Help me to import my secret key please
Daniel Kahn Gillmor
dkg at fifthhorseman.net
Mon May 10 04:35:00 CEST 2010
On 05/09/2010 05:10 PM, Faramir wrote:
> But comments field is for comments, not for identity information, so I
> don't see any problem in adding a hint so people can know "which key
> should I use?".
OK, but how many such comments should we use? (see below...)
> Good question, but, since the old key (unless it has expiration date)
> will still be shown as valid at the keyservers, probably it wil haunt
> him forever.
True. And anyone who wants to can also create and upload a key with his
exact User ID and no expiration date, and that bogus key will also haunt
him forever. Should he include a comment about not using that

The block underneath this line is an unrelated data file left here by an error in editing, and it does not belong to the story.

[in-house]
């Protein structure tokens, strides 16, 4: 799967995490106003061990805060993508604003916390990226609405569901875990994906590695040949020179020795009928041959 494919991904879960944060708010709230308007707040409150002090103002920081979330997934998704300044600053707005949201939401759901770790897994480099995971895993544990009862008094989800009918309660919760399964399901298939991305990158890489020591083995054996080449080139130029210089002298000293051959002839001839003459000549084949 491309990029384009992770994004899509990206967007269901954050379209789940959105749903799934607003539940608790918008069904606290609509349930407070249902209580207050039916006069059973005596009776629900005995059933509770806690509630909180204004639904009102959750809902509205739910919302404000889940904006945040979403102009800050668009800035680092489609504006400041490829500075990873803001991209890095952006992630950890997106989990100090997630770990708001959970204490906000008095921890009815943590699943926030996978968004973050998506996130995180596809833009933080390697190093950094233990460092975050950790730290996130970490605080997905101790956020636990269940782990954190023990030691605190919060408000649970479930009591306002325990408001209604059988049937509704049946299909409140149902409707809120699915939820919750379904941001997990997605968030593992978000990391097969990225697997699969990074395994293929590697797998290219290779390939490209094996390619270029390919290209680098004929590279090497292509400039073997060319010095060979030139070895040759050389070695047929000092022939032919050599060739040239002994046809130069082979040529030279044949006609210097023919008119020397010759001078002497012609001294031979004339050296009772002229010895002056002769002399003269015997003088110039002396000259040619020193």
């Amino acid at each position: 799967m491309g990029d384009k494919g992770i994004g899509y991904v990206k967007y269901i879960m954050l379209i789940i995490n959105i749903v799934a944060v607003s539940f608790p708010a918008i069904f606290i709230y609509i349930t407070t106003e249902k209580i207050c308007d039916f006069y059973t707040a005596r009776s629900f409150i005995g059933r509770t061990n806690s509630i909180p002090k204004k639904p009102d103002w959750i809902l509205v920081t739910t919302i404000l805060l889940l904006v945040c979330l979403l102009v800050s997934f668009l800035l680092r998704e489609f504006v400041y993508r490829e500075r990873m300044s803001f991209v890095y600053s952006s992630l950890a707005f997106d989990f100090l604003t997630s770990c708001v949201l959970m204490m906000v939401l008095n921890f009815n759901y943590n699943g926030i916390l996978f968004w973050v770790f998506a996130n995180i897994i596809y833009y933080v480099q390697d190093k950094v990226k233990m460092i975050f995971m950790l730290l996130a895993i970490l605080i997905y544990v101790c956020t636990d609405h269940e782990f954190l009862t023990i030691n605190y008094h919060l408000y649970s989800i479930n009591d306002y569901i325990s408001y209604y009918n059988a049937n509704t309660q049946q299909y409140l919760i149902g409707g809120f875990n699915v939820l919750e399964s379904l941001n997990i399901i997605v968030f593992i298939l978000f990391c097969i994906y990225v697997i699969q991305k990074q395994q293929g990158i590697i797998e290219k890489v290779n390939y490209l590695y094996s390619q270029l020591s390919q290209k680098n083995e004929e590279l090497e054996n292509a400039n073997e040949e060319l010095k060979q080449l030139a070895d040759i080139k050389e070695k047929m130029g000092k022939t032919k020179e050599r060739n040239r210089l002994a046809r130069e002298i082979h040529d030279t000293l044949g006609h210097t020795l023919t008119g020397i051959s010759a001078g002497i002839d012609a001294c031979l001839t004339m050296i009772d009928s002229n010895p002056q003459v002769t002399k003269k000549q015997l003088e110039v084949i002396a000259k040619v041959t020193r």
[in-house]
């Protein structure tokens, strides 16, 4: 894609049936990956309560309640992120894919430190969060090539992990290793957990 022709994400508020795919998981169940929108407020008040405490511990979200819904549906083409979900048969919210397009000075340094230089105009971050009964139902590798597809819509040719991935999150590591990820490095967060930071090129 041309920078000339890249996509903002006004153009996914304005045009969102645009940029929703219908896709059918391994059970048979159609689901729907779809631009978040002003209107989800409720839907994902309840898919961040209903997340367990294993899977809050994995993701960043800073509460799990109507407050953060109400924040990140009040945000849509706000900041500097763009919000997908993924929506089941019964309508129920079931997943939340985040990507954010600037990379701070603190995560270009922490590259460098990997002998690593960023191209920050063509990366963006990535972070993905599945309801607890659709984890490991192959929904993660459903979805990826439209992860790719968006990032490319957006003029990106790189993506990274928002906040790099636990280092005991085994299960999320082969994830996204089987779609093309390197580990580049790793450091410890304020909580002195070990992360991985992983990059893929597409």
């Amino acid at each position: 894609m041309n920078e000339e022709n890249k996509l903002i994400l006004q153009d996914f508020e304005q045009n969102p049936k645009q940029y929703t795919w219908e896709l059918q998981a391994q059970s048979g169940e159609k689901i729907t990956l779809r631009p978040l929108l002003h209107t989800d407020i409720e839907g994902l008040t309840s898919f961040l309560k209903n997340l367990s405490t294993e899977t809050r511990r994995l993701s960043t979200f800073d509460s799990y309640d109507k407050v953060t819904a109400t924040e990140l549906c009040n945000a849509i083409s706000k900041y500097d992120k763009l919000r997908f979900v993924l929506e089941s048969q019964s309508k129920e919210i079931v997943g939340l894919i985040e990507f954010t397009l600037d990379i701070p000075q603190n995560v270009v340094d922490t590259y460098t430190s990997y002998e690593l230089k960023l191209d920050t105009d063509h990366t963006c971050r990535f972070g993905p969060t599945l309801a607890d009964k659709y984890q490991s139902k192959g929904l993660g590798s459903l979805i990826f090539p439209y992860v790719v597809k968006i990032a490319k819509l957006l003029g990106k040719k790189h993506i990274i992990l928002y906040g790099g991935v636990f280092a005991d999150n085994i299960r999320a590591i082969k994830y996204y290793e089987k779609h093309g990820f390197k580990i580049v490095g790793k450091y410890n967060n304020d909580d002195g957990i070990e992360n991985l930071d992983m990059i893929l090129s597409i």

maliciously-uploaded key as well?
What if 10 bogus keys are uploaded with his User ID?
If Joe User's real key is actually 0xDECAFBAD and he still has control
over it, what should other users do if they see a key uploaded with the
User ID of:
Joe User (Do Not Use 0xDECAFBAD) <joe at example.net>
(remember that anyone can upload such a key) ? Should people care about
or rely upon those comments? Or are they noise?
The point is that people who haven't exchanged keys directly need to
rely on certifications, not on "oh, this key happens to have a
relevant-looking user ID bound to it". Since they already need to rely
on certifications, it's best to just treat the bad/old key as though it
were one of the malicious keys that anyone could upload.
The most useful response is to make sure that your proper key is
well-certified, and that any bogus keys are not certified.
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